The aforementioned column shifter that had been slapped together with epoxy finally gave up the ghost. I had to drive home ten miles in third gear, which shortened the life of the already sketchy clutch. And no, they don’t make the shifter column collar any longer. Rare as hens teeth if you find one and my needs were immediate. Luckily with judicious metal trimming I was able to make an older version of the part work (on the second attempt). Disassembly and reassembly of the steering column was the stuff watchmakers have nightmares about.
Much of the effort was spent removing previous owners’ modifications. A rudimentary aftermarket cruise control from the long forgotten past just had to go. Medusa-like wiring clumps with no discernible function. Vacuum lines that in no way resembled stock material or configuration gave the engine a pronounced stumble at all speeds. Footprint pedal covers- gone! More basic tuneup parts and I was feeling 50% confidence in my ability to make it home from short errands. All my new found power made short work of the clutch. My few short forays onto local highways put real fear into my heart whenever I hit a pothole or bump at speed. Somewhere between water bed shimmy and the last desperate death throes of the HMS TITANIC. New Monroe gas shocks and a lube job solved the fatal wobble. Friends assisted me installing a new, larger clutch with flywheel, and that made all the difference in the world. Hill climbs were less speculative and I could finally make it across an intersection before the traffic light changed. New dash parts, an AC charge, some Mexican blanket seat covers and I now had a daily driver.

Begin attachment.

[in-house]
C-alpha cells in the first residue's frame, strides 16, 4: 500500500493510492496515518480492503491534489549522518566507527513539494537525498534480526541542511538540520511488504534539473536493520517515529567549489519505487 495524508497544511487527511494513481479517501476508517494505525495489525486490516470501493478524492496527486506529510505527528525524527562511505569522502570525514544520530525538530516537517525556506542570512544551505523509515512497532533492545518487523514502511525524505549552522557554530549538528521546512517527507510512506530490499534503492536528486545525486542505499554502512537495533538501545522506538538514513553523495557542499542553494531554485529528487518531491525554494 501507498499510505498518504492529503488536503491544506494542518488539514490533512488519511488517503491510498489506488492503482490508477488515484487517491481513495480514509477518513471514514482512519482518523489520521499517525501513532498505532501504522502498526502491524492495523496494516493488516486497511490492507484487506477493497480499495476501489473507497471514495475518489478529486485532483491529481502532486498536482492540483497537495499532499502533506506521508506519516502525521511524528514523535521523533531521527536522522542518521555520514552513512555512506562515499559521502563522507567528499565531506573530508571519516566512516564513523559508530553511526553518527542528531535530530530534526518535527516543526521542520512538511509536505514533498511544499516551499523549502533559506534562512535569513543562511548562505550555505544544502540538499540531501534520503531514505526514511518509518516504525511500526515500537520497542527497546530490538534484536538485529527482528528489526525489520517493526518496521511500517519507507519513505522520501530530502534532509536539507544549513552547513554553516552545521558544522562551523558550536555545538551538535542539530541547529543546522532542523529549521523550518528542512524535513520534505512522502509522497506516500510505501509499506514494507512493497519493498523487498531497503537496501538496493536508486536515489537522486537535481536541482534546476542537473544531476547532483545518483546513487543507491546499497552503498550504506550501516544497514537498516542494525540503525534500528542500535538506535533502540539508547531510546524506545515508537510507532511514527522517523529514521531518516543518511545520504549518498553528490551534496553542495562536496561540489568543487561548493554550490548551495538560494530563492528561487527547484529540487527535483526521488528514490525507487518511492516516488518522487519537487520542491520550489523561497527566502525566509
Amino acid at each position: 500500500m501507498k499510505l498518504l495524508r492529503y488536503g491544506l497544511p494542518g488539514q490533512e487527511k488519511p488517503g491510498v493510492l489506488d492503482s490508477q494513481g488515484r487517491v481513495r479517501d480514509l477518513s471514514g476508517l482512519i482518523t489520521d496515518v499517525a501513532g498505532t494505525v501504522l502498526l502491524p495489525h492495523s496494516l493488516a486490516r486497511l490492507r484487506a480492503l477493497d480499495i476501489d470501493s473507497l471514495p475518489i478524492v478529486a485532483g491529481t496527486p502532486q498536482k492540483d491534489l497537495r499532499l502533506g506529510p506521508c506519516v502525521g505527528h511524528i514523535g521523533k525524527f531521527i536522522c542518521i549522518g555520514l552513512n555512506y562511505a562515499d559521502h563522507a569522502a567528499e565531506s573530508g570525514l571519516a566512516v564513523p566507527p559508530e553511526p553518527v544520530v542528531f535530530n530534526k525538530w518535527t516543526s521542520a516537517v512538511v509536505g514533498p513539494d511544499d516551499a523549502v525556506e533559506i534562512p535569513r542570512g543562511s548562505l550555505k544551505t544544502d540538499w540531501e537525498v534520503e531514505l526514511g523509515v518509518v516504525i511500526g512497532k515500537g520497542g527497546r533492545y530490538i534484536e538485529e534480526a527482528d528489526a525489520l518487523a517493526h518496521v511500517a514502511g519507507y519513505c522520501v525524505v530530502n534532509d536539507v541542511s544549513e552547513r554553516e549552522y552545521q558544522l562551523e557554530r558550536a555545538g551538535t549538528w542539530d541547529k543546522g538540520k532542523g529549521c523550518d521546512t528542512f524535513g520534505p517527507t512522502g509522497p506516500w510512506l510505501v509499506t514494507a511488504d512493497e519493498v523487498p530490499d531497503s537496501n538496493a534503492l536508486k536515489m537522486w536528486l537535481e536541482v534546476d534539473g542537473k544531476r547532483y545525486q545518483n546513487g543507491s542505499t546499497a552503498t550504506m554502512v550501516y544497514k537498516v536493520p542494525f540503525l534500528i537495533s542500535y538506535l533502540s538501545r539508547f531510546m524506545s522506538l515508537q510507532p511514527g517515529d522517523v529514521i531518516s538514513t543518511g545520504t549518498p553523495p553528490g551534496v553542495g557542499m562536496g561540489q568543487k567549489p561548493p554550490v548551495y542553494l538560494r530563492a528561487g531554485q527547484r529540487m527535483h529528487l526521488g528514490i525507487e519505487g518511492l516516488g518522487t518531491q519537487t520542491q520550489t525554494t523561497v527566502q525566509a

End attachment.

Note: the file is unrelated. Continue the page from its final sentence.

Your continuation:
You see, Miss Daisy and I kind of have a thing going. I tell myself that this relationship will bloom in the same fallow ground where countless other crops were plowed under by either necessity or whim. She is the one that gets the look from gear heads at stop lights, the thumbs up from strangers, the subtle head nod from the taco truck guys. Soccer moms and drivers in $60,000 luxury coupes cast scornful looks and keep their respective distance since there is no way in hell this fossil should be on the road or could ever be adequately insured. Surely this joker does not understand the rules of polite society. ‘Just look at that idiot, elbow out the window, music blaring, five miles under the speed limit. White trash, I tell you. And that grin; definitely high on something.’ Love, brother. It’s called love.